“I’ve always been impressed with Sean,” Calhoun said. “There wasn’t a time that I was at a game his team was playing in that he didn’t make a point to say hello to me and give me a big hug.
“His teams play hard and are very disciplined. Sean is a worker and he is a grinder. He’ll do a great job at Morgantown just like he did at Hampshire and at Keyser.”
Biser has done his alma mater proud and will continue to do so at Morgantown. The Golden Tornado football program is one of the strongest in the state and the foundation Biser built will benefit to Keyser High School for years to come.
I have always appreciated Coach Sean Biser and the work he has done at Hampshire and at Keyser. As a reporter, a comfort level existed because I knew I could contact him at any time and he not only would be receptive to my call, but he would do everything to accommodate me in my reporting on his team.
Sean Biser is a professional in every sense and he is a credit to coaching and to high school athletics. He is also a gentleman in the truest sense.
On a personal side, I will always be grateful for the way he was always so kind to my mother, the two having met at Dapper Dan dinners of years past. Every time Sean would see my mother, he always made the biggest fuss over her and was a gentleman in every sense of the word.
To see the two of them interact was something, as my mother was very tiny and, of course, Sean still fills a room the way you would expect a WVU offensive lineman to fill it. But, you see, my mother was a hitter — a smacker. If she liked you, she smacked you in the arm (nobody knows why to this day), and she liked Sean. And seeing the astonished expression and then big smile on his face the first time my mother laid one on to his left arm is something I will never forget.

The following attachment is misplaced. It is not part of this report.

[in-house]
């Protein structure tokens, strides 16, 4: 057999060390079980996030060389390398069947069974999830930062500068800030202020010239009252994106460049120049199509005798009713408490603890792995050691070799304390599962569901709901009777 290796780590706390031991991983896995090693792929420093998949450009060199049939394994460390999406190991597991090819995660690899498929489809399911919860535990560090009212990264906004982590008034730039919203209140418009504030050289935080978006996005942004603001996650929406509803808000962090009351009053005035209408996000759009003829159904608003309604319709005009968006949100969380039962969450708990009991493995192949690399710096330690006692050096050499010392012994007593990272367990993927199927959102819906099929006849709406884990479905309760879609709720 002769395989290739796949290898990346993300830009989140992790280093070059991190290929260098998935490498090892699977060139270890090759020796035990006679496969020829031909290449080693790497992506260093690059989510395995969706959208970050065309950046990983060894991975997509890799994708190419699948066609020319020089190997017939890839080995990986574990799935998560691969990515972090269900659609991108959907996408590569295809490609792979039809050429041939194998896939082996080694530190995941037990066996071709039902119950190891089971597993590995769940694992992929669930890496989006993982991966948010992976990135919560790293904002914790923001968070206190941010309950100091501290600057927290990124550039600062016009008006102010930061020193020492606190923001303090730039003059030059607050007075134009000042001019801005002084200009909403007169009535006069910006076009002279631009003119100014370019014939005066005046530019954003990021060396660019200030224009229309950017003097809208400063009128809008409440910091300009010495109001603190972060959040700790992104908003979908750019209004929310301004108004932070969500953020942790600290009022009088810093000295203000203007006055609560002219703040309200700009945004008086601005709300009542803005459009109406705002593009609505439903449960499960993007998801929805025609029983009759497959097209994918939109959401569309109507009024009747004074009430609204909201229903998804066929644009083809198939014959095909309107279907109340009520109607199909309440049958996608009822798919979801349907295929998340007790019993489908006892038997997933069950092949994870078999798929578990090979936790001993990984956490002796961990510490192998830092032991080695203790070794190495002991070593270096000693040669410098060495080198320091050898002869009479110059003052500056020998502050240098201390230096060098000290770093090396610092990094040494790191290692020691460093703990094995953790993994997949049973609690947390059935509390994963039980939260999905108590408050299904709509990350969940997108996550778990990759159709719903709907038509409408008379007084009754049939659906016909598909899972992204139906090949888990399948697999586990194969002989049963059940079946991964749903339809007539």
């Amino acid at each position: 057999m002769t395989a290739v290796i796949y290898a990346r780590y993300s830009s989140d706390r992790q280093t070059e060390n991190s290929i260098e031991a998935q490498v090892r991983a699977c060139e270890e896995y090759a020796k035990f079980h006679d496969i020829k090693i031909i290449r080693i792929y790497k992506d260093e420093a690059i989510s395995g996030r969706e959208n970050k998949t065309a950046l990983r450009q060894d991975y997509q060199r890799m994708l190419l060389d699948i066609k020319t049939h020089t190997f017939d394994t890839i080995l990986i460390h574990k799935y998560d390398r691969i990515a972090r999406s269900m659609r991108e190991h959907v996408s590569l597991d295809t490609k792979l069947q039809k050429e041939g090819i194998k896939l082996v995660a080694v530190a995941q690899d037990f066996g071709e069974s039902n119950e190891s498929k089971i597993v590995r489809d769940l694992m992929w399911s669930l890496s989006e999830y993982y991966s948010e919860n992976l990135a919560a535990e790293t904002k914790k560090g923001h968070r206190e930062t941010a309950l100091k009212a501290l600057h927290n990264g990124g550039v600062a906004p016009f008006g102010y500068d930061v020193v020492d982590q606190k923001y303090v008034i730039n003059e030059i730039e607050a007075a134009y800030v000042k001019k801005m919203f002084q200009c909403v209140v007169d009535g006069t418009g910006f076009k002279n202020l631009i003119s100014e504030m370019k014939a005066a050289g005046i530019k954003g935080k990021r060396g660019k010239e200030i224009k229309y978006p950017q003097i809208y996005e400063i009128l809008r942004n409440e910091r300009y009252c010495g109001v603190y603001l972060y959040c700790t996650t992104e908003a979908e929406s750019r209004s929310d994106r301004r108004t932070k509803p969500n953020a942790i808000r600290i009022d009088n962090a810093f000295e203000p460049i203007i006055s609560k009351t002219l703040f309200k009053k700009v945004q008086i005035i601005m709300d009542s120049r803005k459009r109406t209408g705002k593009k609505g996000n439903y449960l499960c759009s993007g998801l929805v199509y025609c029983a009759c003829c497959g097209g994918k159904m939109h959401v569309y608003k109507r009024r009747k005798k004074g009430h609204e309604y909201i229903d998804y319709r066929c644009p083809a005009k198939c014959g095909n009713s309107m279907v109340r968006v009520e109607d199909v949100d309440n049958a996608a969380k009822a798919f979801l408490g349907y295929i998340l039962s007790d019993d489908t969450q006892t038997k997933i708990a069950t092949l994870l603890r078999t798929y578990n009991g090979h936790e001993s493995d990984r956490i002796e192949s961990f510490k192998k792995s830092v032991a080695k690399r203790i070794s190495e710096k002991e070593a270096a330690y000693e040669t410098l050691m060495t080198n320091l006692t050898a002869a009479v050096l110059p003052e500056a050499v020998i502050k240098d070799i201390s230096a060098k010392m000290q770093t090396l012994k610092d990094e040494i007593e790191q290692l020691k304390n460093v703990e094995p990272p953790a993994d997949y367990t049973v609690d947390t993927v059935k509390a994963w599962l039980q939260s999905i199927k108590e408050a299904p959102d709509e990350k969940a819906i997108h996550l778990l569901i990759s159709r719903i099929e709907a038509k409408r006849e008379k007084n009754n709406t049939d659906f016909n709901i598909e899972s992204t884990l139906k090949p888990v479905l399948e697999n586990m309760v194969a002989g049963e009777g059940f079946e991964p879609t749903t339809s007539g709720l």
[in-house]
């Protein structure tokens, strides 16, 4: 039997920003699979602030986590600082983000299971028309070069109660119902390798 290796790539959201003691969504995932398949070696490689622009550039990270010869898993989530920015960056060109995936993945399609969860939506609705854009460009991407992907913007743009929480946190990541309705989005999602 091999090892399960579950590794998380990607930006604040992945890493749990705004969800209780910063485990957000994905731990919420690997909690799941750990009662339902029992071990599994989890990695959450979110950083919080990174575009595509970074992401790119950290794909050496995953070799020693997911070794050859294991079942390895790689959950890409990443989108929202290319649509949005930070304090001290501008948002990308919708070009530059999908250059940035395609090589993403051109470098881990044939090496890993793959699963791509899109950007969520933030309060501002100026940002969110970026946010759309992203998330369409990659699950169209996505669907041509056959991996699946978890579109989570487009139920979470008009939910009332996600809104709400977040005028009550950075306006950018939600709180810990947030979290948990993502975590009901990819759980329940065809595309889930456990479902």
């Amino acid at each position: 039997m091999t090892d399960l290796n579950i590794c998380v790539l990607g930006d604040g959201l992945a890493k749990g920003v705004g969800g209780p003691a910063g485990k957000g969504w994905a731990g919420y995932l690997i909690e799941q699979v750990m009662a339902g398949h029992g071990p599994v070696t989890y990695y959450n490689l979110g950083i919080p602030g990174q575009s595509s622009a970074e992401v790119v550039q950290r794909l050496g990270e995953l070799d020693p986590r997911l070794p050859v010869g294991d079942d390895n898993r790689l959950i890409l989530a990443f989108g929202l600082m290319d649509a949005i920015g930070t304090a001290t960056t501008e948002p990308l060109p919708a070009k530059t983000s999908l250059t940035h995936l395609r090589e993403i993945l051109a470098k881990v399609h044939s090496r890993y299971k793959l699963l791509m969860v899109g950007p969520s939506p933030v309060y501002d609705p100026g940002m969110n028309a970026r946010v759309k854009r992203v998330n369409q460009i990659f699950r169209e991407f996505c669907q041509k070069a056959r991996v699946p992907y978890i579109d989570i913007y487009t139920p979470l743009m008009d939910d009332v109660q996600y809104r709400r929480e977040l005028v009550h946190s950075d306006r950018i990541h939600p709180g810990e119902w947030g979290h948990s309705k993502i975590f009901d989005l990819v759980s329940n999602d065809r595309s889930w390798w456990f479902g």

A few years ago, I covered a Keyser playoff game at Tornado Alley on a Saturday afternoon, and my mother asked if she could go with me, as she wanted to see the new Keyser High School and stadium. Plus, since the Tornado was not playing Fort Hill (she taught there for over 25 years) she wanted to see Sean’s team play and root for them.
It was a wonderful day for all involved. On a beautiful November afternoon, Keyser won its playoff game in convincing fashion and afterward, Sean took the time to give my mother and me a guided tour of the beautiful new facilities.
It was a day my mother really enjoyed and never forgot. Sean Biser had a fan in my mother, and as he moves on to this great opportunity at Morgantown, he will do so with a lot more of his fans here at home who are sorry to see him leave Keyser, but who are thrilled for the possibilities he will face and then turn into reality.
Mike Burke writes about sports for Allegany Radio and Pikewood Digital. He began covering sports for the Prince George’s County Sentinel in 1981 and joined the Cumberland Times-News sports staff in 1984. He was the sports editor of the Times-News for nearly 30 years. Contact him at firstname.lastname@example.org and follow him on Twitter @MikeBurkeMDT